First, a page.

Hi Doris, I would strip them. It will just eliminate a lot of headaches during the process, and yes, as you've surmised, the old linseed oil will inhibit any attempts at staining because it soaks into the wood and seals the pores. The Tried and True is also a penetrating finish, and if you use a stain that seals as well, like the Minwax, will affect the Tried and True's ability to penetrate as well.I do not like, nor recommend Minwax has many undesirable attributes, and the color strength is horrible as compared to several other stains on the market. It is the easiest to find due to their aggressive market share, but it is not the best, by far. I also hesitate to finish a veneered piece like that in the picture, with something like Tried and True. It really offers very little protection, and almost no depth or character on such a piece...but it is generally a decent product. If you want to use a penetrating oil finish, I would use a waterborne dye stain, which does not seal the wood pores nearly as much, if you want that deep mahogany color. Be warned that using Dye stains takes some learning, as they are unforgiving if you make an error, and they are different to use then the typical oil, pigmented stains...but they are one of the Pro's little secrets for color strength and clarity, as they will not "muddy" a finish, no matter how dark the stain.You likely will have to custom mix two colors to get a reddish Mahogany, as they don't offer an actual "Mahogany" color...but they are readily intermixable, and I would also tell you to NOT thin with water, buy the proper thinner. Just because they're "waterborne" does not mean they can be thinned with water. They are often used in conjunction with a pigmented stain as well. I like the General products, they make a much more professional grade product, and they have several great ones like the dye stains,Oil pigmented stains, Arm-r-Seal, General Gel stains, (a pigmented stain with a urethane binder), and the wipe on Gel Urethane varnish (one of the easiest and best), to name a few. Also I would look at the WaterLox product if you want the oil finish. It has a beautiful deep amber color that's great on Cherry, Walnut, and Mahoganies...and exhibits a lot of the properties of the Tried and True. However, more coats can be applied to give the finish some depth, and superior protection. It is a modified Tung oil finish, and while it does have more odor when applying and during cure, it is considered non toxic when thoroughly cured as well, and in my opinion is a better product.The yellowish cast on Mahogany is caused by UV light, and in my experience one usually has to strip and sand to completely rid that bleaching from the Mahogany..some experimentation will be necessary to see what works best for you...but I would highly recommend chemical stripping thoroughly as a first step, even though it's a pain.Hope I haven't overwhelmed you, there are a lot of ways to get where you want to go, but not without a fair amount of labor, no matter which way you choose, and the final "look" can differ vastly, depending on the route you take. Here are some links to look at, please feel free to post back.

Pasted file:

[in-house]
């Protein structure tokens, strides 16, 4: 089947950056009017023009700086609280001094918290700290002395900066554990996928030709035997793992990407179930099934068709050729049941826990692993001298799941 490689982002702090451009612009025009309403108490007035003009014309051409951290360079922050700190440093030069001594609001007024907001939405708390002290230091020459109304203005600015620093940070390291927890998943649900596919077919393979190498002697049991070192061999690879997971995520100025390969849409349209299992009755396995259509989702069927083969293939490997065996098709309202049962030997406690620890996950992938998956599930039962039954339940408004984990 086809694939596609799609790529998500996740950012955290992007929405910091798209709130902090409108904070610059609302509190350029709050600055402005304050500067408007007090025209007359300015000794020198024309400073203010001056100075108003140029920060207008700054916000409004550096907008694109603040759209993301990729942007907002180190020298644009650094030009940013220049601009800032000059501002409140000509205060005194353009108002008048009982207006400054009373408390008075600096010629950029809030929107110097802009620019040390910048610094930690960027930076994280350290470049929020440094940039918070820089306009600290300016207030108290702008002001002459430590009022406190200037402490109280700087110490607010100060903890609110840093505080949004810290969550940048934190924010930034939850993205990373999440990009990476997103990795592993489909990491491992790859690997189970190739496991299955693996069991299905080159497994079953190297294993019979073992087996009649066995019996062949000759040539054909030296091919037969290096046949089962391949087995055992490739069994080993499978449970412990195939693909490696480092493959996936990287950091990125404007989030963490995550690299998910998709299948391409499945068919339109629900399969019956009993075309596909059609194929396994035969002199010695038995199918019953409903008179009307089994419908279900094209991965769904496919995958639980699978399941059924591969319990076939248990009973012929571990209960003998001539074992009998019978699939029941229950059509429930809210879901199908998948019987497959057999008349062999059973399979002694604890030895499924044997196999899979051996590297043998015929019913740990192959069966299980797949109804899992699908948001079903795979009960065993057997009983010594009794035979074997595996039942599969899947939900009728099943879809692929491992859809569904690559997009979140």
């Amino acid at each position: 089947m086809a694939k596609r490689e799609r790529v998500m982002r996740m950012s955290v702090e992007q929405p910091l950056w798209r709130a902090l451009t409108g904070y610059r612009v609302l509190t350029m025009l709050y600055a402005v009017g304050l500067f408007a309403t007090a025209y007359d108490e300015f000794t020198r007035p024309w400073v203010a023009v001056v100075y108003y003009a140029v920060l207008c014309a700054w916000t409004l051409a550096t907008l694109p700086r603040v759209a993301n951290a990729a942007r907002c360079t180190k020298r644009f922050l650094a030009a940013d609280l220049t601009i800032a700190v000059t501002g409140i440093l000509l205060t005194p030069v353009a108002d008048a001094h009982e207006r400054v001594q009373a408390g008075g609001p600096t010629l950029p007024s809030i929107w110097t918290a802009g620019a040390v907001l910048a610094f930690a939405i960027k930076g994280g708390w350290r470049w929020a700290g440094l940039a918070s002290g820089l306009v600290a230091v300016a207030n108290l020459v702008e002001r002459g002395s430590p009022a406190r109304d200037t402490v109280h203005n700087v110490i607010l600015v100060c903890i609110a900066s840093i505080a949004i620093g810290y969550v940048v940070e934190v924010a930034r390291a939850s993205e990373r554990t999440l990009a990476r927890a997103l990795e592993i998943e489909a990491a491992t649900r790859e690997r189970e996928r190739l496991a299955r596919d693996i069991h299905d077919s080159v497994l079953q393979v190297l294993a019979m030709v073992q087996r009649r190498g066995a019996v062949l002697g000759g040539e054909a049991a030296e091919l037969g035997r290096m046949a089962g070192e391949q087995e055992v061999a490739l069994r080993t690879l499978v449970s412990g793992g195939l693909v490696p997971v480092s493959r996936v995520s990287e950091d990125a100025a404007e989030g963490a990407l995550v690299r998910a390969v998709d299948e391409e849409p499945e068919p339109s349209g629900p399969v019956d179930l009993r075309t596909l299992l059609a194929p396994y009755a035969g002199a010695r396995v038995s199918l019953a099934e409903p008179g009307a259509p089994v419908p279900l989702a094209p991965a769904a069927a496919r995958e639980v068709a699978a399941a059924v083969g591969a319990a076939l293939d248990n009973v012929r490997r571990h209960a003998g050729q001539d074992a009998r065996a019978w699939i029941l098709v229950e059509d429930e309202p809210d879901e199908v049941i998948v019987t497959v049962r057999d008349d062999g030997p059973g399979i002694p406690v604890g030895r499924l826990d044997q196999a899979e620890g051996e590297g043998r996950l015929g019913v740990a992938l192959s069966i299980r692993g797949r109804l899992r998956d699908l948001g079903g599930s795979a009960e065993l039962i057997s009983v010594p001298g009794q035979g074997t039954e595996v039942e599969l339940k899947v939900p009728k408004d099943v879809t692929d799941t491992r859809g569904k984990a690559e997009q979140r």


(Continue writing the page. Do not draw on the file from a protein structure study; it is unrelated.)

Regards, Greg (- The Home website for WaterLox Lots of good info and a great website.)